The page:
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The Roosevelts dine in Warm Springs, Georgia Tech takes on Auburn, Joseph E. Lowery helps lead a sit-in protest, and more.
The Square on Fifth Vietvana location near Georgia Tech is changing its business model. Previously touted as a “pho noodle house,” it is shifting its focus to a more casual concept centered on coffee, boba tea, smoothies, and pastries.
There are, at last count, more than 7 million registered voters in Georgia; roughly an eighth of them—more than 800,000—are between the ages of 18 and 24. The state’s youngest voting cohort, all members of Generation Z, is distinct from the rest of the electorate by several measures.
Climate change is on the ballot this November—and every elected official in Georgia has a role to play in fighting it
Despite another year of extreme heat, storms, floods, and wildfires, the climate crisis is still a neglected topic in electoral politics. But state leaders, from the governor on down, should be taking action.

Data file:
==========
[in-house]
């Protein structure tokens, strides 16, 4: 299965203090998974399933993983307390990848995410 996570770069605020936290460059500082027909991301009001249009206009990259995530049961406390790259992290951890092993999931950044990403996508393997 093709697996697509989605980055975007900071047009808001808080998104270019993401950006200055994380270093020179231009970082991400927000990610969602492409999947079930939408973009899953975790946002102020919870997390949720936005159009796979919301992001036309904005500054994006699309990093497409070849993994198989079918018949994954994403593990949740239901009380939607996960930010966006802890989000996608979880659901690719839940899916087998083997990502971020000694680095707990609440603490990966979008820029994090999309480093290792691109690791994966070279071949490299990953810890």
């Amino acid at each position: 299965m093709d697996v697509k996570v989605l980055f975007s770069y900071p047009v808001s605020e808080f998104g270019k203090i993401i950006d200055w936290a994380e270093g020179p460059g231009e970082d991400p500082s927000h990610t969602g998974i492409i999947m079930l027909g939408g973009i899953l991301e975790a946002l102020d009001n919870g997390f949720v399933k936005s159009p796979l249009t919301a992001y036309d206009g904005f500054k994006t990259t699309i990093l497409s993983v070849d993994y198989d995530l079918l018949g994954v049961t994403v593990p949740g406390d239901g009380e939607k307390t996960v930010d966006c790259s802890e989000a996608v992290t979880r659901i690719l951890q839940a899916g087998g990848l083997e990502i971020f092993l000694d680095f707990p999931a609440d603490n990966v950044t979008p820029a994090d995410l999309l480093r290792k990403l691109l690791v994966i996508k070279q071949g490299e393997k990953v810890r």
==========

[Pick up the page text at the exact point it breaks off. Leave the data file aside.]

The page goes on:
A few days after Russia invaded Ukraine at the end of February, a poem about complacency called “We Lived Happily During the War” went viral. Its opening lines read, "And when they bombed other people’s houses, we protested but not enough, we opposed them but not enough." It’s the first poem from Deaf Republic, which tells the story of people living in an occupied town who begin communicating in sign language to protest the killing of a deaf child. Deaf Republic is the second collection of poetry by Jewish Ukrainian American poet Ilya Kaminsky, who is hard of hearing.
Andre Dickens is still acquainting himself with his job as mayor of Atlanta. But his mission is clear: Fight crime, produce affordable housing—which, experts say, would help prevent crime—and create good-paying jobs (another noted crime deterrent). Simply put, he must make Atlanta safer and more equitable.
Who controls Georgia colleges and universities? It’s not the university presidents. The buck stops with the Board of Regents.
We talked to graduates—from kindergarten to graduate school—to see what they think of the city now and their hopes for our future